Often things that are not said and not discussed are the determining factors in our pastoral practice. Imagine, for example, four ministers are considering how best to comfort a dying person. Each of them presumes that they are looking at the same pastoral situation and coming to it from the same Catholic background and theological understanding. And while nothing is said about these issues explicitly, one believes that when we die we go to purgatory; another believes that there is so much sin in the world that most people go to hell and only a few are saved; another believes that the important thing is this life and death is the end of that life, and another believes that God, as a loving parent, loves all of his children and takes them all to heaven with him when they die. These unarticulated presuppositions will influence their discussion and may even lead to a heated confrontation.

In your work, you may have the opportunity to train persons who volunteer for this ministry of visiting the sick and consoling the bereaved and who come with great generosity, but with little understanding of the changes that have taken place during the past 50 years in our understanding of sacramental theology, ministry, the Bible, Church, and even our understanding of God!  Their unexamined presumptions and conclusions will influence their ministerial practice.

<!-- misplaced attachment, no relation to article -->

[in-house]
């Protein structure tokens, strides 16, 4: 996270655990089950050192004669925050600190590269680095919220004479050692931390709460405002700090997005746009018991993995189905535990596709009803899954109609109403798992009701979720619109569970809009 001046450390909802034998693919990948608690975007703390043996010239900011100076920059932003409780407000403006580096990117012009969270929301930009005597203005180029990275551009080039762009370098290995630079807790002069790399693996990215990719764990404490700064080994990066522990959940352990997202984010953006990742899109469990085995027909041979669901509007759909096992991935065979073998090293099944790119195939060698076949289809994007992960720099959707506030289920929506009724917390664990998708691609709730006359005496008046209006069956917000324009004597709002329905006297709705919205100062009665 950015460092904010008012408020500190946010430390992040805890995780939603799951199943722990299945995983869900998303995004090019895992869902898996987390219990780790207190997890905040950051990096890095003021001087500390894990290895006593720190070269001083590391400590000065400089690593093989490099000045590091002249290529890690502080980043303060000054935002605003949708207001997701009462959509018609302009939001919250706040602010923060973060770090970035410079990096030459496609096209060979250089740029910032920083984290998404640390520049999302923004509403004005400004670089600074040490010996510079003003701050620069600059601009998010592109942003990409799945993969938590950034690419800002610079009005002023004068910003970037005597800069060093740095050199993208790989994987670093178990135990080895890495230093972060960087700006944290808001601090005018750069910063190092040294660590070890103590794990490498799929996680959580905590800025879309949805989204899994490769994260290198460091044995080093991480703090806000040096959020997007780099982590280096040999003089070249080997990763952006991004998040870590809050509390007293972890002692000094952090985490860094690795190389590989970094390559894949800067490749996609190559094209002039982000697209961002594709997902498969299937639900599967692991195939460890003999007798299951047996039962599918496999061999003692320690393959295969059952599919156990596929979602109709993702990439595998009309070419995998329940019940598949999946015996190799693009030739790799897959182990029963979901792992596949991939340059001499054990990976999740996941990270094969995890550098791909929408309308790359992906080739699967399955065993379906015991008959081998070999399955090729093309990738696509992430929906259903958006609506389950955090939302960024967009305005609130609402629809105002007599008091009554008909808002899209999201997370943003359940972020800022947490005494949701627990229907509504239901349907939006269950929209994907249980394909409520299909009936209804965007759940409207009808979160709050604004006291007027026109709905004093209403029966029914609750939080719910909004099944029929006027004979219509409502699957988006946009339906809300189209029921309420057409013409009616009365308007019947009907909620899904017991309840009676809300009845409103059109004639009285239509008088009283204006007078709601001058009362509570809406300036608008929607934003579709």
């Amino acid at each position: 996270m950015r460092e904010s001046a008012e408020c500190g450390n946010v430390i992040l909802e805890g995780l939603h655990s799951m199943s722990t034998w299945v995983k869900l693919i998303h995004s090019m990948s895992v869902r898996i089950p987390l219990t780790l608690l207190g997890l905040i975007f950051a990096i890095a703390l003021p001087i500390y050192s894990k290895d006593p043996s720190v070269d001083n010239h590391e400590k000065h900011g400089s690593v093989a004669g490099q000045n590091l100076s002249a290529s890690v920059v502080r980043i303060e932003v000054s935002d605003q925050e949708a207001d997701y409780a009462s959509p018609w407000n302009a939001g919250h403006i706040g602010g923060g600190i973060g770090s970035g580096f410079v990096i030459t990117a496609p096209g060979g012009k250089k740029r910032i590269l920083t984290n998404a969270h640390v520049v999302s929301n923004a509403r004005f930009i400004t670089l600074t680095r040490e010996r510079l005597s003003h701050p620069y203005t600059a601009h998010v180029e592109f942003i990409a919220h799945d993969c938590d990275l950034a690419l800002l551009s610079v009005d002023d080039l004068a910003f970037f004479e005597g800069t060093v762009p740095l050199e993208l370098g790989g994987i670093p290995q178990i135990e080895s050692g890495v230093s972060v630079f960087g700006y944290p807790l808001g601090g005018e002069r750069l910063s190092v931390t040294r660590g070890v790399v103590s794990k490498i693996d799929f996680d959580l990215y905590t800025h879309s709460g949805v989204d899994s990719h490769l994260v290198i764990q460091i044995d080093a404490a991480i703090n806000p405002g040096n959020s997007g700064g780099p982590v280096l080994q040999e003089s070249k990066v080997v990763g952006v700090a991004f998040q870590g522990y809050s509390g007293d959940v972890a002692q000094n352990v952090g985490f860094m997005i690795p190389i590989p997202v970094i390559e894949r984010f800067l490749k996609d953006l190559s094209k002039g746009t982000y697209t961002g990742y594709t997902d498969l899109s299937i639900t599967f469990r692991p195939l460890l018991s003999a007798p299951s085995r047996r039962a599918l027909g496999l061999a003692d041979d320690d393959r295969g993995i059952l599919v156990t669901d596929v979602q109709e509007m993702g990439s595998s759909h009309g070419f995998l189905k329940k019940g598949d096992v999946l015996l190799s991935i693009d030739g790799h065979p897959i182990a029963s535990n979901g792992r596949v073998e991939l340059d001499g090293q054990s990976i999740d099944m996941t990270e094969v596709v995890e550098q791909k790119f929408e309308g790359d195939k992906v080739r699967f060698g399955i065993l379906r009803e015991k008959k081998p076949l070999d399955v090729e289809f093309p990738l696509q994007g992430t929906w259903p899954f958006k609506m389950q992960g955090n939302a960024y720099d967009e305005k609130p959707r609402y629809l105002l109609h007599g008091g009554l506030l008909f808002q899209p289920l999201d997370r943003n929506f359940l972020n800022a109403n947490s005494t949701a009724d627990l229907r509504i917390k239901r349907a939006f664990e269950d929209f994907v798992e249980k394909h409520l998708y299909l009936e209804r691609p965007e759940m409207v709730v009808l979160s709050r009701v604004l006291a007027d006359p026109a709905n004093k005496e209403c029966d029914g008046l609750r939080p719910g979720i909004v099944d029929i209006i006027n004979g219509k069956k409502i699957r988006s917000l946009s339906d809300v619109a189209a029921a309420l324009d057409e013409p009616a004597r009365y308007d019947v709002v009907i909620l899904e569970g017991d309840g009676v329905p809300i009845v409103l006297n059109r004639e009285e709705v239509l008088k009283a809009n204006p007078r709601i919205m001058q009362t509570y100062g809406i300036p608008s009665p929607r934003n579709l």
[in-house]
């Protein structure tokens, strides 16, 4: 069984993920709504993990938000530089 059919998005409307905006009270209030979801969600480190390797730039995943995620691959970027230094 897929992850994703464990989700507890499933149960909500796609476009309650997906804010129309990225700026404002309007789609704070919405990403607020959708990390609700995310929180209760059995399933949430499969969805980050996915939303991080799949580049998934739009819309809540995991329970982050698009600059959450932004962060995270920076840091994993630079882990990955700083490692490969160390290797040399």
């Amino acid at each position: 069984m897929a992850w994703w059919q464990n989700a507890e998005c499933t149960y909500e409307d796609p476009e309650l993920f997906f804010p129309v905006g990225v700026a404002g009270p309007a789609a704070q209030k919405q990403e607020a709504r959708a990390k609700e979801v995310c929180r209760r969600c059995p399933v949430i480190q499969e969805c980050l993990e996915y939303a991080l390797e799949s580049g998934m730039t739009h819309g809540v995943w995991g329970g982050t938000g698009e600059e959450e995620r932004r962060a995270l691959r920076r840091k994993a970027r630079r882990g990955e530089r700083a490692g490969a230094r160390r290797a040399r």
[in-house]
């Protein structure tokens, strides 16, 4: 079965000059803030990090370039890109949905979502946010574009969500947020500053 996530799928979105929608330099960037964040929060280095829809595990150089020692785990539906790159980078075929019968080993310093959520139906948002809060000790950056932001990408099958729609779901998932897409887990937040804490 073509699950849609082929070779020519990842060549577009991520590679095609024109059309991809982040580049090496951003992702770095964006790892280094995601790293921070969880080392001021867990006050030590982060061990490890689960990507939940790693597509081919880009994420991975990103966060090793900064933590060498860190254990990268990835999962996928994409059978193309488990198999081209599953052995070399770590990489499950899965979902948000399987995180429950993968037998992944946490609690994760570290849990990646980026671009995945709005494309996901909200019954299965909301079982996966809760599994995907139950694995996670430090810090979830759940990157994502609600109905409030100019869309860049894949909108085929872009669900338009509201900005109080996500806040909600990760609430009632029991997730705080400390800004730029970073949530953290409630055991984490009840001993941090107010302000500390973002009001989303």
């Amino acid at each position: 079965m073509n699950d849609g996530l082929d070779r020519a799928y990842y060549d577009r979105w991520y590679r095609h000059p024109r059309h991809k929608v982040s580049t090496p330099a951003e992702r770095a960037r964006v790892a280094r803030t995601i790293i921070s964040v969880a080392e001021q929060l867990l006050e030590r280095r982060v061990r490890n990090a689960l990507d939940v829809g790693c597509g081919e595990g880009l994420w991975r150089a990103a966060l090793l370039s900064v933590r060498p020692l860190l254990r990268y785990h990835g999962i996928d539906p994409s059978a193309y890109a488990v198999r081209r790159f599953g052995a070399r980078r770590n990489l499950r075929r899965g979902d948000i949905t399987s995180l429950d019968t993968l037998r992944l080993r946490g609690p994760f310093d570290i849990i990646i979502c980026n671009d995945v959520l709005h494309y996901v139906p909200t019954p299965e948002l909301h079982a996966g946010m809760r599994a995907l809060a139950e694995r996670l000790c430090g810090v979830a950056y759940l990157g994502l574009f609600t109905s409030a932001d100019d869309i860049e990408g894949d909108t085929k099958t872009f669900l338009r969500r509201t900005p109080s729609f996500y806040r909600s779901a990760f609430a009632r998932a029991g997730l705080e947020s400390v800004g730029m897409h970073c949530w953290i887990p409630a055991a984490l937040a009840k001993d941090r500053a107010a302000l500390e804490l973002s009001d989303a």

The Flat Earth Metaphor

There was a time when most people believed that the earth was flat while the scientists who studied the stars and the planets and their movement came to the conclusion that the earth was round. For most people this did not make any difference; for a long while no one ever traveled more than 15 miles from their home. Even for most of those who were captains of sailing ships, it did not make much difference. For those ship captains who were going to venture far out into the ocean, there was a special set of rules so that they would not get too close to the edge and fall off and end up in the abyss and never come back -- and indeed many vessels never came back.